Sunday, 5 October 2008

Lyrics & their meanings Part 15 -Ca plane pour moi

This continuing story of song lyrics and their meaning in some of the worlds best loved songs.


PART 15
CA PLANE POUR MOI (1977) PLASTIC BERTRAND



Plastic Bertrand was the name adopted by Belgian Roger Jouret.
Part of a musical family, Jouret made his first record in 1966 as part of a band named The Bisons in which he played drums; he was eight years old at the time. When things returned to normal again he settled down to classical studies and when finished school trained as a stage manager.
In 1975 Jouret formed Hubble Bubble the first Belgian Punk band and released one non- memorable album. During this period Jouret met producer Lou de Pryck and together they created the persona Plastic Bertrand, a satire on the safety- pin image of punk. (The name was derived from a punk journalist and singer popular in the Belgian music underground)
With Jouret’s good looks, ruffled hair and bright coloured pseudo punk clothes they had a huge hit in 1977 with “Ca Plane Pour Moi”. They did what many had failed to do by making Punk rock palatable to the unconverted.
With its big production, buzz saw guitars and frantic drumming it was perfect plastic pop. Having the song sung in French just added to the novelty value, (which is what this song was intended to be, a money making novelty song.) In actual fact Punks critics complained that the words sung by Johnny Rotten, Joe Strummer, Dave Vallum et al were unintelligible at the best of times.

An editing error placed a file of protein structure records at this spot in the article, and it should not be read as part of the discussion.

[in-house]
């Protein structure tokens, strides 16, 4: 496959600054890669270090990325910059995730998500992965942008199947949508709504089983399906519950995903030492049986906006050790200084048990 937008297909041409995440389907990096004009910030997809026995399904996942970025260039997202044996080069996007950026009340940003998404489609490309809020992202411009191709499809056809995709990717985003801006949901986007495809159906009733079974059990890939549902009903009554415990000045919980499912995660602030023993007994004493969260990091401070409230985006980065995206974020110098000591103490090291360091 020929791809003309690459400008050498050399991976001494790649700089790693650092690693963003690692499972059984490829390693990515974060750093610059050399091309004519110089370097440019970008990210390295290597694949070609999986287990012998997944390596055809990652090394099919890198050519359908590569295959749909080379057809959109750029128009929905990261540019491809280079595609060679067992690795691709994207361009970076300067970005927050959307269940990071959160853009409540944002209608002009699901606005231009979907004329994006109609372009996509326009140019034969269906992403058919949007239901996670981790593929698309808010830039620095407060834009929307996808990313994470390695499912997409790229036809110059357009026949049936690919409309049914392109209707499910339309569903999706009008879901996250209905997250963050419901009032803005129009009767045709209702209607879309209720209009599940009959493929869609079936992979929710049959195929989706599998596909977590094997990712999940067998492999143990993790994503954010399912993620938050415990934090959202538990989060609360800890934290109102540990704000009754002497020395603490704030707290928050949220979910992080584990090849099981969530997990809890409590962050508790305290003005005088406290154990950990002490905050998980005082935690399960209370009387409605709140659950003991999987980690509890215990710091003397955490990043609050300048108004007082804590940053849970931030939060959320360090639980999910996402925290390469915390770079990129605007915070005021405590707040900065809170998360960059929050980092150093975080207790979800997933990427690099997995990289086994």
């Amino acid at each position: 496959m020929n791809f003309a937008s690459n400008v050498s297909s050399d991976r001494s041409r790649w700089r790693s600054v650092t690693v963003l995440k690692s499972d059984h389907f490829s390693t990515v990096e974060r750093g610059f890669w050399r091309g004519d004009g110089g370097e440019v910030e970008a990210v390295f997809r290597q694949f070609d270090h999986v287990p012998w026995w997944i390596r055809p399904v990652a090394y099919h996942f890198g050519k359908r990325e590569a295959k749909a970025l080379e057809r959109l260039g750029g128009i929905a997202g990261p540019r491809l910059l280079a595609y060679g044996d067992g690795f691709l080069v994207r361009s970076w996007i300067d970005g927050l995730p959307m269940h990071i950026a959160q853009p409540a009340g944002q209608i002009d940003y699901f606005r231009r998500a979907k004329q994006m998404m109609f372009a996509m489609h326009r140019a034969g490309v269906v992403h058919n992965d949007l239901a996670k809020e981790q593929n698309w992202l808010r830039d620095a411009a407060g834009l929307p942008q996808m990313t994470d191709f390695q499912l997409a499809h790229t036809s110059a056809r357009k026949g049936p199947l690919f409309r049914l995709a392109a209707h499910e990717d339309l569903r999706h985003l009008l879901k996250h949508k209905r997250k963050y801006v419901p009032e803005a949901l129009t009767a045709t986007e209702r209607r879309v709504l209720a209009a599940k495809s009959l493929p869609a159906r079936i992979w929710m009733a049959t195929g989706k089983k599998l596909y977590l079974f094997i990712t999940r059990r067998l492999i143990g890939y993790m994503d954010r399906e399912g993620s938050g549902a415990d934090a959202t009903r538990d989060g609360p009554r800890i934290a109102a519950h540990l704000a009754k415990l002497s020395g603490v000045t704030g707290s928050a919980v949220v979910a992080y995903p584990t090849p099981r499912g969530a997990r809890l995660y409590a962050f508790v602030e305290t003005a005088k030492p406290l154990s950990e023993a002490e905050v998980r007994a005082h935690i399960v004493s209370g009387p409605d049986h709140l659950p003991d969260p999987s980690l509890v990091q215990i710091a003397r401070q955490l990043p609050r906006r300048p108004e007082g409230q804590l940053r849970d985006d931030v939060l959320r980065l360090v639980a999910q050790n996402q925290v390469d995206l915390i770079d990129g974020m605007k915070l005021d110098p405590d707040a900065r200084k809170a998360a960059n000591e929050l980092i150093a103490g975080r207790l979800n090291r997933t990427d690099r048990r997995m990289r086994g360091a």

The song itself translates very badly into English, which is understandable, as it has been described as nonsensical in French.
The title has been translated as meaning This life’s for me, All wells for Me and Come glide on Me but after my own investigations I believe it to be This Planes for Me. To see the English version of the lyrics is not a pretty sight and defiantly deserves to be sung in French much the same as Ninas 1980 hit 99 luft balloons sounded better sung in German.



A quick snippet of the words are as follows:



Go hop! The chick



What a Panard(?) What a vibration



To be sent, On the door mat



Filed, ruined, emptied, filled



“You are the king of the couch”



That she says to me in passing



Oooh-weee-ooh



I am the king of the couch



Contrary to rumours when it was realeased it is not a Belgian version of Elton Mortello’s UK hit “Jet Boy Jet Girl”. Mortello incidentally was a session player on the Bertrand Album.
Noted rock writer writes on the Trouser Press web site: “Ca Plane Pour Moi” is truly great dumbness – Bertrand singing verbose, seemingly nonsensical French lyrics over a classic three chord Ramones roar with Spectorish saxes and a winning falsetto “ oooh-weee-oooh” on toe chorus. It must have been truly inspiring dumbness because years later the Ramones did work with Phil Spector to record The End Of The Century album in 1980.
Described by one Pop music Encyclopaedia as “the laughing stock of the worlds Punk scene” (a tough ask that one.) The song ended up in Rolling Stone Magazines top 100 rock songs of all time.
As for Plastic Bertrand, he had minor hits in his native Belgium and Canada
In 1987 he was the Belgian entrant in the Eurovision Song Contest where he came second last.



© 2004 Shidot Prod.

1 comment:

Anonymous said...

Just a word about "Panard".
In french panard = pied (foot but in slang)

"Quel pied" or "C'est le pied", it's about something you enjoy very much, a very pleasant thing (but it's a little bit colloquial expression). I think it can be translated by something like "that's terrific".

ps: I'm poor frenchy boy, so I hope you can understand my explication.